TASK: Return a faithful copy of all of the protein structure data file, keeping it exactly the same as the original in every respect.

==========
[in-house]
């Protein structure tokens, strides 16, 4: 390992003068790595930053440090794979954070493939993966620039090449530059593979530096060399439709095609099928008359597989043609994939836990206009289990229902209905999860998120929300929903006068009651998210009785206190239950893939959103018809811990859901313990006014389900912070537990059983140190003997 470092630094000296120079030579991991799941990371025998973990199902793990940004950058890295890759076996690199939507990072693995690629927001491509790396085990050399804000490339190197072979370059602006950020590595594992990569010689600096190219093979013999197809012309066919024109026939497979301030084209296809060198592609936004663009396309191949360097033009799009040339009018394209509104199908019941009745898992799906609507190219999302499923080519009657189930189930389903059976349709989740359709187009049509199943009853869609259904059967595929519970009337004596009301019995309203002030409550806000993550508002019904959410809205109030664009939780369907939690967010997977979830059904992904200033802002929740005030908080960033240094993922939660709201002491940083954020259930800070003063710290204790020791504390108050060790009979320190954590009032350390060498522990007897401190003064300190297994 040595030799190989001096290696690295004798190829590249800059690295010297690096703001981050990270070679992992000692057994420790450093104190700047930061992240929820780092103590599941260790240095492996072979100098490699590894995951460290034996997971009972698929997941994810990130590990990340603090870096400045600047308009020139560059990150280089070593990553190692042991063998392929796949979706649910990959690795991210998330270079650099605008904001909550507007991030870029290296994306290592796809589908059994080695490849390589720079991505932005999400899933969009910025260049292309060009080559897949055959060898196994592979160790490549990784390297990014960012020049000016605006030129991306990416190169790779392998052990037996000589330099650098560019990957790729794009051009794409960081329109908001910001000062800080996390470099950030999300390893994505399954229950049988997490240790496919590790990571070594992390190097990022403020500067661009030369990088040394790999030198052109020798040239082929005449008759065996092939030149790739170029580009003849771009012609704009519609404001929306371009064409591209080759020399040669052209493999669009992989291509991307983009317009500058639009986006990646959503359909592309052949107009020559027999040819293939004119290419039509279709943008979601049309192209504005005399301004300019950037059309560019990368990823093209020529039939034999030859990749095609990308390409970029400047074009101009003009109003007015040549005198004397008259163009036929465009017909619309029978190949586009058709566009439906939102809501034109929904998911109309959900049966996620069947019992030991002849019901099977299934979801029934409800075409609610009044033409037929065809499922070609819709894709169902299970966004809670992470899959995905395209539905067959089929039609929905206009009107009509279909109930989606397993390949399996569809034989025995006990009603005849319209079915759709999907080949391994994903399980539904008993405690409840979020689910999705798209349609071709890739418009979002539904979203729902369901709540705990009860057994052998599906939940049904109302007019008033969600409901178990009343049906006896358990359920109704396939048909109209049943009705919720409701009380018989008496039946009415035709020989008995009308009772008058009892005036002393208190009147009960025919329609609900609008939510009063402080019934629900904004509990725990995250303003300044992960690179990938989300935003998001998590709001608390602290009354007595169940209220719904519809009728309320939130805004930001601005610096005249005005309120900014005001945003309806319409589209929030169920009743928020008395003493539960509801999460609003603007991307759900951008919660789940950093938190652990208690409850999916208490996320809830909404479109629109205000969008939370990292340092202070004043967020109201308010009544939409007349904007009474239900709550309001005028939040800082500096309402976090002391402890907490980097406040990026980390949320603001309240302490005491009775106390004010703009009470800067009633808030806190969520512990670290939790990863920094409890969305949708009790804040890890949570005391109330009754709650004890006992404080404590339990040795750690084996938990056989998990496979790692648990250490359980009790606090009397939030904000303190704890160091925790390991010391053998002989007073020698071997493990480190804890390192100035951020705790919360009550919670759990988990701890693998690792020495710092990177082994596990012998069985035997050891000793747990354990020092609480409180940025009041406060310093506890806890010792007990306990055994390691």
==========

[in-house]
């Protein structure tokens, strides 16, 4: 390992003068790595930053440090794979954070493939993966620039090449530059593979530096060399439709095609099928008359597989043609994939836990206009289990229902209905999860998120929300929903006068009651998210009785206190239950893939959103018809811990859901313990006014389900912070537990059983140190003997 470092630094000296120079030579991991799941990371025998973990199902793990940004950058890295890759076996690199939507990072693995690629927001491509790396085990050399804000490339190197072979370059602006950020590595594992990569010689600096190219093979013999197809012309066919024109026939497979301030084209296809060198592609936004663009396309191949360097033009799009040339009018394209509104199908019941009745898992799906609507190219999302499923080519009657189930189930389903059976349709989740359709187009049509199943009853869609259904059967595929519970009337004596009301019995309203002030409550806000993550508002019904959410809205109030664009939780369907939690967010997977979830059904992904200033802002929740005030908080960033240094993922939660709201002491940083954020259930800070003063710290204790020791504390108050060790009979320190954590009032350390060498522990007897401190003064300190297994 040595030799190989001096290696690295004798190829590249800059690295010297690096703001981050990270070679992992000692057994420790450093104190700047930061992240929820780092103590599941260790240095492996072979100098490699590894995951460290034996997971009972698929997941994810990130590990990340603090870096400045600047308009020139560059990150280089070593990553190692042991063998392929796949979706649910990959690795991210998330270079650099605008904001909550507007991030870029290296994306290592796809589908059994080695490849390589720079991505932005999400899933969009910025260049292309060009080559897949055959060898196994592979160790490549990784390297990014960012020049000016605006030129991306990416190169790779392998052990037996000589330099650098560019990957790729794009051009794409960081329109908001910001000062800080996390470099950030999300390893994505399954229950049988997490240790496919590790990571070594992390190097990022403020500067661009030369990088040394790999030198052109020798040239082929005449008759065996092939030149790739170029580009003849771009012609704009519609404001929306371009064409591209080759020399040669052209493999669009992989291509991307983009317009500058639009986006990646959503359909592309052949107009020559027999040819293939004119290419039509279709943008979601049309192209504005005399301004300019950037059309560019990368990823093209020529039939034999030859990749095609990308390409970029400047074009101009003009109003007015040549005198004397008259163009036929465009017909619309029978190949586009058709566009439906939102809501034109929904998911109309959900049966996620069947019992030991002849019901099977299934979801029934409800075409609610009044033409037929065809499922070609819709894709169902299970966004809670992470899959995905395209539905067959089929039609929905206009009107009509279909109930989606397993390949399996569809034989025995006990009603005849319209079915759709999907080949391994994903399980539904008993405690409840979020689910999705798209349609071709890739418009979002539904979203729902369901709540705990009860057994052998599906939940049904109302007019008033969600409901178990009343049906006896358990359920109704396939048909109209049943009705919720409701009380018989008496039946009415035709020989008995009308009772008058009892005036002393208190009147009960025919329609609900609008939510009063402080019934629900904004509990725990995250303003300044992960690179990938989300935003998001998590709001608390602290009354007595169940209220719904519809009728309320939130805004930001601005610096005249005005309120900014005001945003309806319409589209929030169920009743928020008395003493539960509801999460609003603007991307759900951008919660789940950093938190652990208690409850999916208490996320809830909404479109629109205000969008939370990292340092202070004043967020109201308010009544939409007349904007009474239900709550309001005028939040800082500096309402976090002391402890907490980097406040990026980390949320603001309240302490005491009775106390004010703009009470800067009633808030806190969520512990670290939790990863920094409890969305949708009790804040890890949570005391109330009754709650004890006992404080404590339990040795750690084996938990056989998990496979790692648990250490359980009790606090009397939030904000303190704890160091925790390991010391053998002989007073020698071997493990480190804890390192100035951020705790919360009550919670759990988990701890693998690792020495710092990177082994596990012998069985035997050891000793747990354990020092609480409180940025009041406060310093506890806890010792007990306990055994390691």